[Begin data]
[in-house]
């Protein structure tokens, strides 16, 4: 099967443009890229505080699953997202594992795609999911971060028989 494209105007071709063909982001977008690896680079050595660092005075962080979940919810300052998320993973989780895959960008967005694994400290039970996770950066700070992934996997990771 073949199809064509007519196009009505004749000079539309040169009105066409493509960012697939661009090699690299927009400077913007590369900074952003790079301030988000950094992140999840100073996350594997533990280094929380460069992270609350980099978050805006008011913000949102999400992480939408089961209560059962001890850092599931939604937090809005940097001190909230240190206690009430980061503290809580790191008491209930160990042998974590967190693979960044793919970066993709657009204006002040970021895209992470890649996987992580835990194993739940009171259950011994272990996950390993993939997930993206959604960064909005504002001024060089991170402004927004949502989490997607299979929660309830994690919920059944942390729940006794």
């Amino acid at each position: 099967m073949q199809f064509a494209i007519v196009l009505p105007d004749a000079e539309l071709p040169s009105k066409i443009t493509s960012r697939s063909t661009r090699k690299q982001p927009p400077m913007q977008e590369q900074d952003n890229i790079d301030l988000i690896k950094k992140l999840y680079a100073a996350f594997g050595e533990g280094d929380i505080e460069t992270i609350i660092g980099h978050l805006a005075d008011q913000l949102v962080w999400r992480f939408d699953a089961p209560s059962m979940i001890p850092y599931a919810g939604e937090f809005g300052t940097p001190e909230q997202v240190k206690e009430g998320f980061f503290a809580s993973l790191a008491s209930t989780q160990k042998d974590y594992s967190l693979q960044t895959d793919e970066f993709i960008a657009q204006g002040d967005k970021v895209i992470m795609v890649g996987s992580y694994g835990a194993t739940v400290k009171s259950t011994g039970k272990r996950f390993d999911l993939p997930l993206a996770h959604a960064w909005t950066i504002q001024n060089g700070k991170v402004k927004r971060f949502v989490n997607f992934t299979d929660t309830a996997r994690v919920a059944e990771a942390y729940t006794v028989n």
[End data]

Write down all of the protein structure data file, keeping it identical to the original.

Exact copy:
[in-house]
């Protein structure tokens, strides 16, 4: 099967443009890229505080699953997202594992795609999911971060028989 494209105007071709063909982001977008690896680079050595660092005075962080979940919810300052998320993973989780895959960008967005694994400290039970996770950066700070992934996997990771 073949199809064509007519196009009505004749000079539309040169009105066409493509960012697939661009090699690299927009400077913007590369900074952003790079301030988000950094992140999840100073996350594997533990280094929380460069992270609350980099978050805006008011913000949102999400992480939408089961209560059962001890850092599931939604937090809005940097001190909230240190206690009430980061503290809580790191008491209930160990042998974590967190693979960044793919970066993709657009204006002040970021895209992470890649996987992580835990194993739940009171259950011994272990996950390993993939997930993206959604960064909005504002001024060089991170402004927004949502989490997607299979929660309830994690919920059944942390729940006794």
């Amino acid at each position: 099967m073949q199809f064509a494209i007519v196009l009505p105007d004749a000079e539309l071709p040169s009105k066409i443009t493509s960012r697939s063909t661009r090699k690299q982001p927009p400077m913007q977008e590369q900074d952003n890229i790079d301030l988000i690896k950094k992140l999840y680079a100073a996350f594997g050595e533990g280094d929380i505080e460069t992270i609350i660092g980099h978050l805006a005075d008011q913000l949102v962080w999400r992480f939408d699953a089961p209560s059962m979940i001890p850092y599931a919810g939604e937090f809005g300052t940097p001190e909230q997202v240190k206690e009430g998320f980061f503290a809580s993973l790191a008491s209930t989780q160990k042998d974590y594992s967190l693979q960044t895959d793919e970066f993709i960008a657009q204006g002040d967005k970021v895209i992470m795609v890649g996987s992580y694994g835990a194993t739940v400290k009171s259950t011994g039970k272990r996950f390993d999911l993939p997930l993206a996770h959604a960064w909005t950066i504002q001024n060089g700070k991170v402004k927004r971060f949502v989490n997607f992934t299979d929660t309830a996997r994690v919920a059944e990771a942390y729940t006794v028989n």